Nothing… NOTHING… creates more conflict than two business partners who fail to think about this question before they commit.

Entrepreneurs have very different personal sets of values that drive them in business.

Don’t make the mistake of assuming yours are the same as everyone else’s. Or even the same as one specific person (your partner) you think you know so well.

Are you building this thing to create a legacy? To scale and dent the universe? Or are you doing it to create freedom and lifestyle design for yourself?

The tension between “freedom” and “impact” – doing enough to escape vs sacrificing everything for a legacy bigger than yourself – is just the tip of this question.

It’s complicated, because most entrepreneurs want a bit of both. The question becomes: How much impact before we take a break? How much freedom is too much?

I’ve seen so many successful partnerships tragically fall apart because one entrepreneur wants to kick back and enjoy the success, while the other still wants to push ahead for growth.

It can happen because personal definitions of success itself are different: What I consider a solid annual income living in New York City (with NYC bills to pay) is wildly bigger than what my partner in the midwest might aspire to.

It can also happen because our internal drivers and values are different: We might agree that we’re aiming for X, after which we kick back by the pool as nomadic and free entrepreneurs. What if you get bored of that life before I do?

What if you want to take the asset we’ve built together – that in your opinion is criminally under optimized and still filled with huge growth potential – and grow it beyond what I ever wanted? Do I still get paid for your efforts, even though all I want is a four hour work week and cocktails on the beach?  

6. How often should you both question the “big picture”? 

Founders have to wear a lot of hats. Especially early on, they must do a bit of everything and get good at switching between roles.

The biggest, toughest hat-switch to make is the switch between thinking and doing. The cerebral work of coming up with smart ideas is super important, because it sets the overall direction and vision of any early-stage venture. However, the grit-and-hustle work of relentless action on those ideas is equally critical.

Execution is everything.

… but so are good ideas.

Spending all your time in your creative bat cave – thinking up ideas but never acting –  makes you a clueless dreamer. Likewise, an over zealous focus on execution can result in working on the wrong ideas, missing opportunities or not seeing the forest for the trees.

It’s not just as simple as doing a bit of both, either. Finding the right oscillation between strategy and execution is a delicate art.

Entrepreneurs drawn to strategic thinking often struggle to fully follow-through on their ideas: As soon as a project gets tough, they prematurely retreat to the comfort of the white board to re-think everything.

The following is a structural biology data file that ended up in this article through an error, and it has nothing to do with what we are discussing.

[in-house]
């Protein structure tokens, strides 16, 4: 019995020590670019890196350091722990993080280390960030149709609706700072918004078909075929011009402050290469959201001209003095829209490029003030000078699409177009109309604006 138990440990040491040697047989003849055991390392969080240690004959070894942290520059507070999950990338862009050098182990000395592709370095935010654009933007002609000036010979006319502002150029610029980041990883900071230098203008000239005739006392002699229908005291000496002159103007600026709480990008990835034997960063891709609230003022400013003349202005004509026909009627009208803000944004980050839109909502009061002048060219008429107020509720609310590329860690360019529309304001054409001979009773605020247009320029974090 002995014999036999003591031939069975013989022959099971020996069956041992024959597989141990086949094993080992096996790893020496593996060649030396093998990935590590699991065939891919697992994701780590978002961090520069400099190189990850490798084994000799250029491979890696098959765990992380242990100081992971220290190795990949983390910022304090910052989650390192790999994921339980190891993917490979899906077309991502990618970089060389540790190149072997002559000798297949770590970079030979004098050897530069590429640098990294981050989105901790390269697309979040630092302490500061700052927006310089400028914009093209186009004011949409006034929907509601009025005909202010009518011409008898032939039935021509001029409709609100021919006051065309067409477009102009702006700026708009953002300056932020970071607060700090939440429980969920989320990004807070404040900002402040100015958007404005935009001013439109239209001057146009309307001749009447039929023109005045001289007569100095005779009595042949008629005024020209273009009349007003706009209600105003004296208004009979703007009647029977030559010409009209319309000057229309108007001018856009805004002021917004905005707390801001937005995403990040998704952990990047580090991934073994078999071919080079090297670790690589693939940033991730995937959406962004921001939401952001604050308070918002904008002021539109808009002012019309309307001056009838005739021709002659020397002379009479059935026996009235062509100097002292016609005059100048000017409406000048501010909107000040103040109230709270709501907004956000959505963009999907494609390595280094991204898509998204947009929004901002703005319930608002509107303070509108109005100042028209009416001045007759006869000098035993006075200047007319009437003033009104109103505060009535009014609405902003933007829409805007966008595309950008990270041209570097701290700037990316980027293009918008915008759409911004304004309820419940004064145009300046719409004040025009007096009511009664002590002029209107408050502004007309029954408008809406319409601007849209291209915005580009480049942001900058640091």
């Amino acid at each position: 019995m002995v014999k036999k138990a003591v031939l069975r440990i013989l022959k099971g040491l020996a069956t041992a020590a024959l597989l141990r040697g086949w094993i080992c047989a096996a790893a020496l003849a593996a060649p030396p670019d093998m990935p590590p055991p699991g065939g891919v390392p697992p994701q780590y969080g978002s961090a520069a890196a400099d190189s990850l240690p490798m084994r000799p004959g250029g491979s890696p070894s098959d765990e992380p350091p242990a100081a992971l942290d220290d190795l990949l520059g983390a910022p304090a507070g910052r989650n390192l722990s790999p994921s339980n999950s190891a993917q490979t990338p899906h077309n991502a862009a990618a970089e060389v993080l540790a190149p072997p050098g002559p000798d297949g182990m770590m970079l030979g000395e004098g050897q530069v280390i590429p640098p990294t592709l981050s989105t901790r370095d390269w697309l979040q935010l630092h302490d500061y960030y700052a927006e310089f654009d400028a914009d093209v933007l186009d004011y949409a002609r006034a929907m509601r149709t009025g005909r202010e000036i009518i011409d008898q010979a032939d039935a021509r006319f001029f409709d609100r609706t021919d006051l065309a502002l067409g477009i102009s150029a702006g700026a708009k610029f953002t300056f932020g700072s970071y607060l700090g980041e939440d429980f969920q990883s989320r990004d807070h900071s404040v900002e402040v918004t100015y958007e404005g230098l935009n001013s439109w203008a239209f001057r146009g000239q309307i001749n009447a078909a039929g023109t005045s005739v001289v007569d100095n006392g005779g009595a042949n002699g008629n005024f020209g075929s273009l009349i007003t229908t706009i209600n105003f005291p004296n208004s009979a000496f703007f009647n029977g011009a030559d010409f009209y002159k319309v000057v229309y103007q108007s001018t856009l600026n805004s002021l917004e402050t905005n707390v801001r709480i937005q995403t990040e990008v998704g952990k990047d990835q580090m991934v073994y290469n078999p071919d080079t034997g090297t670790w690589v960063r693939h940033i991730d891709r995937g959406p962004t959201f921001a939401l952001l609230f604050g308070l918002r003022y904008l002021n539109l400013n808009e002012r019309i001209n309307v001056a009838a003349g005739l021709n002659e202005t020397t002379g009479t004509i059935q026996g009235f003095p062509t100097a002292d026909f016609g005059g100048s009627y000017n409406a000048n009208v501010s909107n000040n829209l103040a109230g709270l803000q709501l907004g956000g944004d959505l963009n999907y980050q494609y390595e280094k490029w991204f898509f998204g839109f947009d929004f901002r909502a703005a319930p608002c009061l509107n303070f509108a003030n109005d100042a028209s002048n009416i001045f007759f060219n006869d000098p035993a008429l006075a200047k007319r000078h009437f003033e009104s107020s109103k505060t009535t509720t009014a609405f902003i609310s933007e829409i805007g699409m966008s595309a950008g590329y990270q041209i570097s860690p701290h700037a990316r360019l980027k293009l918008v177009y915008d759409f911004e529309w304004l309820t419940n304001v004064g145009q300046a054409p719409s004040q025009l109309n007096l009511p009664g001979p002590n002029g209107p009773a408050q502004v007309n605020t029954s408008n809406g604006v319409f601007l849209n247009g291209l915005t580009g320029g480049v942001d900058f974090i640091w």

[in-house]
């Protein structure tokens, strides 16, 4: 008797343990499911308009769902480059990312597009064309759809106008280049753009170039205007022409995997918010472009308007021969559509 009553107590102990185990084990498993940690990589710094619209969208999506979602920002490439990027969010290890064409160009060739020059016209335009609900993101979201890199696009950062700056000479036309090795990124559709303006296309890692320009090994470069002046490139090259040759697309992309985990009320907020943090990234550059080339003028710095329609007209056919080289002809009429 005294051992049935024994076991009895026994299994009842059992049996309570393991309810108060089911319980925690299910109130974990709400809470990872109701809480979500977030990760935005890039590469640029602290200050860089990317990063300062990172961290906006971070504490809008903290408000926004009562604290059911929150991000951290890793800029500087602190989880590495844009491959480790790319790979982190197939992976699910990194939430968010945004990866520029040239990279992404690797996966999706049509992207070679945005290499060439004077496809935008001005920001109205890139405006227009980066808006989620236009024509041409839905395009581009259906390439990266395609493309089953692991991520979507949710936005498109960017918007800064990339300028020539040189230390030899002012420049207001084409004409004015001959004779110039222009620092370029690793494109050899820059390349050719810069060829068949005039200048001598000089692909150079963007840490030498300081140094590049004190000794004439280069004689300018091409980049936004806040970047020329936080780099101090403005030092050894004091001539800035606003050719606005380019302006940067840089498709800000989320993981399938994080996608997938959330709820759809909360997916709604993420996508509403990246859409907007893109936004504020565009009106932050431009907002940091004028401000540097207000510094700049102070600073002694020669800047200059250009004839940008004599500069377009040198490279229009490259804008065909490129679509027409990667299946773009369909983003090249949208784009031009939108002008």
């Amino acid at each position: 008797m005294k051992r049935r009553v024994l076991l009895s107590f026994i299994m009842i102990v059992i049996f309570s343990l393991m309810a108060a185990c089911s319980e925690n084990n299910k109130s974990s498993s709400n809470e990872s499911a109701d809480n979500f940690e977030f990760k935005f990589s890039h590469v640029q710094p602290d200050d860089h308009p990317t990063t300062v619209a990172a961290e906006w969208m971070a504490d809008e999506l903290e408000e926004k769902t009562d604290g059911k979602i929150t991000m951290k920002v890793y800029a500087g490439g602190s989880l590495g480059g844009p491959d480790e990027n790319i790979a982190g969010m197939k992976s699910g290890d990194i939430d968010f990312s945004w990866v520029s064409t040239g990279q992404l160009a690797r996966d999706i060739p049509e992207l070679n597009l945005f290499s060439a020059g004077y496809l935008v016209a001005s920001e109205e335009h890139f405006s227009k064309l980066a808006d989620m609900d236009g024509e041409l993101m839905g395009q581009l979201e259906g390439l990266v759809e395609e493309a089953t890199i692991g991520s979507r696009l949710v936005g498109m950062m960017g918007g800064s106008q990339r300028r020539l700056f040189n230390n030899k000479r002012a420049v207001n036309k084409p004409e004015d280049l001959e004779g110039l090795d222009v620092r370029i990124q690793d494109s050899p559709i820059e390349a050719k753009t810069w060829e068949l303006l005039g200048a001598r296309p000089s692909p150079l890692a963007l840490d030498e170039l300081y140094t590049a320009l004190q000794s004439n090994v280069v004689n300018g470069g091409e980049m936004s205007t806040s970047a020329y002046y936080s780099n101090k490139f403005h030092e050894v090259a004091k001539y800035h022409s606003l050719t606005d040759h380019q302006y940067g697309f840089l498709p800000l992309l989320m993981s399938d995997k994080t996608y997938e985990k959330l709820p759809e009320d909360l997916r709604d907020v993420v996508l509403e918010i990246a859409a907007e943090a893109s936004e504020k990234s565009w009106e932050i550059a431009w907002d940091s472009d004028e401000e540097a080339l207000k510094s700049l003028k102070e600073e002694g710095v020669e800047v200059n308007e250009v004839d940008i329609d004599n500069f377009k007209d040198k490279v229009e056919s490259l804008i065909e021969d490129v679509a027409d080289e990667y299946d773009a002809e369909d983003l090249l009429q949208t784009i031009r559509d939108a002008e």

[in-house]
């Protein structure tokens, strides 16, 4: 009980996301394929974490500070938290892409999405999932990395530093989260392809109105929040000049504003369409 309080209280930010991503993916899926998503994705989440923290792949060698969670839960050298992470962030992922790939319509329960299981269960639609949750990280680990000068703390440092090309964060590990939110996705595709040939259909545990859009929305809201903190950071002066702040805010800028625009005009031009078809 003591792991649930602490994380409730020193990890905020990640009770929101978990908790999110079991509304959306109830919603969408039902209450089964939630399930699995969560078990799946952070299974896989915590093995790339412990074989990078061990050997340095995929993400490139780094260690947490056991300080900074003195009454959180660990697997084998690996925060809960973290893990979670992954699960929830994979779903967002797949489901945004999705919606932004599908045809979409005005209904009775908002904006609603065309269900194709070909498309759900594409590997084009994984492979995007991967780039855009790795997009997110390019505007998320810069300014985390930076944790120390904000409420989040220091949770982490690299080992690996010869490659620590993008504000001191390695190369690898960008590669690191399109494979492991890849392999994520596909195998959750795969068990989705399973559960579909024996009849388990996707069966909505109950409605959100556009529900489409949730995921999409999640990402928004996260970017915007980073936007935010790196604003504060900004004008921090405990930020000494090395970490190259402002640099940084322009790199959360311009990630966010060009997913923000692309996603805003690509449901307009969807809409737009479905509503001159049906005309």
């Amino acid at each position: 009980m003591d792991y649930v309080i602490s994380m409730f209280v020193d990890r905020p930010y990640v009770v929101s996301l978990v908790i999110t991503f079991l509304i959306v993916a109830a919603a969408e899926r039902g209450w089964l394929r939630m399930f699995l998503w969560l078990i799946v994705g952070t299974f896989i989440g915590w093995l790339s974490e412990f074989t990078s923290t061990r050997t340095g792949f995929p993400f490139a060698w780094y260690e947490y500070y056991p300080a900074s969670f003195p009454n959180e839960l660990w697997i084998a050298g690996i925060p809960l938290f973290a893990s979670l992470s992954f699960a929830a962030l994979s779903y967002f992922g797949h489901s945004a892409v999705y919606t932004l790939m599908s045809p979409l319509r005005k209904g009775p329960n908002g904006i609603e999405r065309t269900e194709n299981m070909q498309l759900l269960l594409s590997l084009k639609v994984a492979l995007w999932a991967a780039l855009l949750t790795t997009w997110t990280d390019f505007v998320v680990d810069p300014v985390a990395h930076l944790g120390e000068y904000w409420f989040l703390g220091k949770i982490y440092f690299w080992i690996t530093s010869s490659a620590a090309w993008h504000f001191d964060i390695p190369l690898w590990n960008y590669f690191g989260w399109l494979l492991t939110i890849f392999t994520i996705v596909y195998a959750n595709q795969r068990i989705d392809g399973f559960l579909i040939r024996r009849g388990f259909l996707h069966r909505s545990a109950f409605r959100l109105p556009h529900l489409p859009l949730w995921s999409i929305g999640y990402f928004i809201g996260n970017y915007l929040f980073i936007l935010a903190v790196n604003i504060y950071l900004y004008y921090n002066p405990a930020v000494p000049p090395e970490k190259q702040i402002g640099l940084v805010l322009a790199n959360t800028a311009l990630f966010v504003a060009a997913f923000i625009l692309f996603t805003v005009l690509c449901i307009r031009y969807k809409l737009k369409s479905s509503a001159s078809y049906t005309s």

Execution rockstars – who tend to be hustle, sales or biz-dev superstars – can make any idea work through sheer force of will, but often end up keeping a bad business idea on life support far too long.

Sorting out your own individual balance between strategy and execution is a critical step in your entrepreneurial evolution. Matching that balance to your business partner exponentially multiples the challenge.

If you meet monthly to set out KPIs or targets, you have to be confident your partner is going to put her head down and execute. You have to both come up for air – to ask strategic should-we/shouldn’t-we questions – at the same time.

If you don’t ask yourself and your partner this question, you’ll forever be in different head-space: You’re trying to get things done, they’re wondering if you should both pivot. You’re re-thinking the narrative you present to customers/investors, they’re out there selling it.

Good partnerships thrive because of pre-framed, pre-decided structure. Set a schedule of top-level, bird’s-eye-view check ins. Then stick to it. Once a month, once a quarter… even once a week. However often you think it’s right for your business to question everything doesn’t really matter, so long as you’re both on the same page.

There’s nothing that breeds resentment faster than a business partner who burns days gazing into the “existential strategy void” while you’re making shit happen.

Make sure you have an agreement in place that when you’re not working together to ask the big questions, you’re both getting busy executing on the plan you set in the last strategy meeting.

7. How could change in your personal lives change your answers to these questions?

The questions we’ve asked so far have presupposed that your life maintains an equilibrium. In other words, they’ll serve you and your partner well, assuming nothing major changes for you. And assuming nothing major changes what you value.

The tricky thing about partnerships, especially successful and long term ones – and the most successful partnerships should last a long time – is that people change.

Over a long enough time period, the probably of massive personal-life changes happening… rapidly approaches 100%.

Think about the things that could occur in someones life that could shake them to their core, and cause them to – by necessity – reevaluate their partnership with you:

  • The birth of a child
  • The death of a loved one
  • Getting married
  • Getting divorced
  • Relocating
  • Mental illness
  • Chronic physical illness
  • Spiritual awakening

I’m not even kidding about that last one.

I’ve witnessed entrepreneurial partnerships in which one participant has had a bonafide (if subjective) spiritual experience, causing them to totally reorganize their values, to withdraw from the mission of entrepreneurial flourishing and to essentially live a monastic life.

This was kinda a curveball for their business partner to deal with.

The thing about the above list – by no means complete – is that each of these events has the power to re-write the motivational values humans are driven by, at the deepest levels of their psyche.

If your partner goes through one of these external, random, chaotic events… chances are their answers to the fundamental questions that govern your partnership will change. Sometimes they’ll change overnight.

The definition of success. Of failure. What is worth sustaining versus pulling the plug on. How to part ways. Questioning the high level strategy.